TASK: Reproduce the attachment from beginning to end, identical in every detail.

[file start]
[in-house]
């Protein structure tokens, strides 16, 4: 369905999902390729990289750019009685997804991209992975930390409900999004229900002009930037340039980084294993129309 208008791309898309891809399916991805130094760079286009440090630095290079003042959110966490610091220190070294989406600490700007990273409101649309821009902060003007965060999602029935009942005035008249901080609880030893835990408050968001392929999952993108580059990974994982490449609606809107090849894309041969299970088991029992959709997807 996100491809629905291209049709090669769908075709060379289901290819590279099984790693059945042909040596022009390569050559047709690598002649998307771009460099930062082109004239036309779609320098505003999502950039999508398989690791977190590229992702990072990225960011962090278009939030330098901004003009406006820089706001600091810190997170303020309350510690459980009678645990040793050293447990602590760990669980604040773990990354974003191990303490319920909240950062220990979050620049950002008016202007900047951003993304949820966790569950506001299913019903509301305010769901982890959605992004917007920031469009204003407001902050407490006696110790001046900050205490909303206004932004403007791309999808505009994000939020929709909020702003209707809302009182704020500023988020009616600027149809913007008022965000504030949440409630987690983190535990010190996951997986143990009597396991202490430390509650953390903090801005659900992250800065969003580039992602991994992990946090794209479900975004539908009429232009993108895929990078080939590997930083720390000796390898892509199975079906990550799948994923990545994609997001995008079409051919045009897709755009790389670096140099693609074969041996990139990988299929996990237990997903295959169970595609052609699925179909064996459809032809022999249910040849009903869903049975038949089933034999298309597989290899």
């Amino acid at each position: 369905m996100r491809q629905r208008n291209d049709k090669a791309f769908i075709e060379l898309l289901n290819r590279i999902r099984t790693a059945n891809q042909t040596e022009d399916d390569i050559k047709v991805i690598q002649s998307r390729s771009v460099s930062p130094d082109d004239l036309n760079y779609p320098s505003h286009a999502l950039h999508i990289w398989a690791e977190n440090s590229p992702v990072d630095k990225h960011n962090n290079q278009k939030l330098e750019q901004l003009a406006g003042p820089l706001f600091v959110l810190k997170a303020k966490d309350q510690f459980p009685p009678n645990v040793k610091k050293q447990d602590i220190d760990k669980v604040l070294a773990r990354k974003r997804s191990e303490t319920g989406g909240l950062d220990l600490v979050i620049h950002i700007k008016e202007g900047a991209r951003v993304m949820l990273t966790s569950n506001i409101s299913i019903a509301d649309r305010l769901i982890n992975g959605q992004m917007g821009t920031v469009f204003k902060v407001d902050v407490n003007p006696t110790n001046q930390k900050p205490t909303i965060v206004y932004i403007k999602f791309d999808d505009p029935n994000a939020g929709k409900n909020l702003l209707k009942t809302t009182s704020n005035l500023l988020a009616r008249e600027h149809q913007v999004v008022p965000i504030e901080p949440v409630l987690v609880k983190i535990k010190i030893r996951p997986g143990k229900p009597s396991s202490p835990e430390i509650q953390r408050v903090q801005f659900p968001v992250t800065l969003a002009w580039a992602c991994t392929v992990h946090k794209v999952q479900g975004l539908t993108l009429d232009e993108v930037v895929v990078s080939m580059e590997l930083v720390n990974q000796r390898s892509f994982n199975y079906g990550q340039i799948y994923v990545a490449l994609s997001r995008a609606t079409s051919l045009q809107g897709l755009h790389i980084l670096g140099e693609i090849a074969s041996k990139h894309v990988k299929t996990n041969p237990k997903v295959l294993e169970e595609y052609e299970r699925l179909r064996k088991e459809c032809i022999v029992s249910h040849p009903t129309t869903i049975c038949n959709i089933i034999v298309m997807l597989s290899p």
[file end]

[in-house]
């Protein structure tokens, strides 16, 4: 369905999902390729990289750019009685997804991209992975930390409900999004229900002009930037340039980084294993129309 208008791309898309891809399916991805130094760079286009440090630095290079003042959110966490610091220190070294989406600490700007990273409101649309821009902060003007965060999602029935009942005035008249901080609880030893835990408050968001392929999952993108580059990974994982490449609606809107090849894309041969299970088991029992959709997807 996100491809629905291209049709090669769908075709060379289901290819590279099984790693059945042909040596022009390569050559047709690598002649998307771009460099930062082109004239036309779609320098505003999502950039999508398989690791977190590229992702990072990225960011962090278009939030330098901004003009406006820089706001600091810190997170303020309350510690459980009678645990040793050293447990602590760990669980604040773990990354974003191990303490319920909240950062220990979050620049950002008016202007900047951003993304949820966790569950506001299913019903509301305010769901982890959605992004917007920031469009204003407001902050407490006696110790001046900050205490909303206004932004403007791309999808505009994000939020929709909020702003209707809302009182704020500023988020009616600027149809913007008022965000504030949440409630987690983190535990010190996951997986143990009597396991202490430390509650953390903090801005659900992250800065969003580039992602991994992990946090794209479900975004539908009429232009993108895929990078080939590997930083720390000796390898892509199975079906990550799948994923990545994609997001995008079409051919045009897709755009790389670096140099693609074969041996990139990988299929996990237990997903295959169970595609052609699925179909064996459809032809022999249910040849009903869903049975038949089933034999298309597989290899």
């Amino acid at each position: 369905m996100r491809q629905r208008n291209d049709k090669a791309f769908i075709e060379l898309l289901n290819r590279i999902r099984t790693a059945n891809q042909t040596e022009d399916d390569i050559k047709v991805i690598q002649s998307r390729s771009v460099s930062p130094d082109d004239l036309n760079y779609p320098s505003h286009a999502l950039h999508i990289w398989a690791e977190n440090s590229p992702v990072d630095k990225h960011n962090n290079q278009k939030l330098e750019q901004l003009a406006g003042p820089l706001f600091v959110l810190k997170a303020k966490d309350q510690f459980p009685p009678n645990v040793k610091k050293q447990d602590i220190d760990k669980v604040l070294a773990r990354k974003r997804s191990e303490t319920g989406g909240l950062d220990l600490v979050i620049h950002i700007k008016e202007g900047a991209r951003v993304m949820l990273t966790s569950n506001i409101s299913i019903a509301d649309r305010l769901i982890n992975g959605q992004m917007g821009t920031v469009f204003k902060v407001d902050v407490n003007p006696t110790n001046q930390k900050p205490t909303i965060v206004y932004i403007k999602f791309d999808d505009p029935n994000a939020g929709k409900n909020l702003l209707k009942t809302t009182s704020n005035l500023l988020a009616r008249e600027h149809q913007v999004v008022p965000i504030e901080p949440v409630l987690v609880k983190i535990k010190i030893r996951p997986g143990k229900p009597s396991s202490p835990e430390i509650q953390r408050v903090q801005f659900p968001v992250t800065l969003a002009w580039a992602c991994t392929v992990h946090k794209v999952q479900g975004l539908t993108l009429d232009e993108v930037v895929v990078s080939m580059e590997l930083v720390n990974q000796r390898s892509f994982n199975y079906g990550q340039i799948y994923v990545a490449l994609s997001r995008a609606t079409s051919l045009q809107g897709l755009h790389i980084l670096g140099e693609i090849a074969s041996k990139h894309v990988k299929t996990n041969p237990k997903v295959l294993e169970e595609y052609e299970r699925l179909r064996k088991e459809c032809i022999v029992s249910h040849p009903t129309t869903i049975c038949n959709i089933i034999v298309m997807l597989s290899p």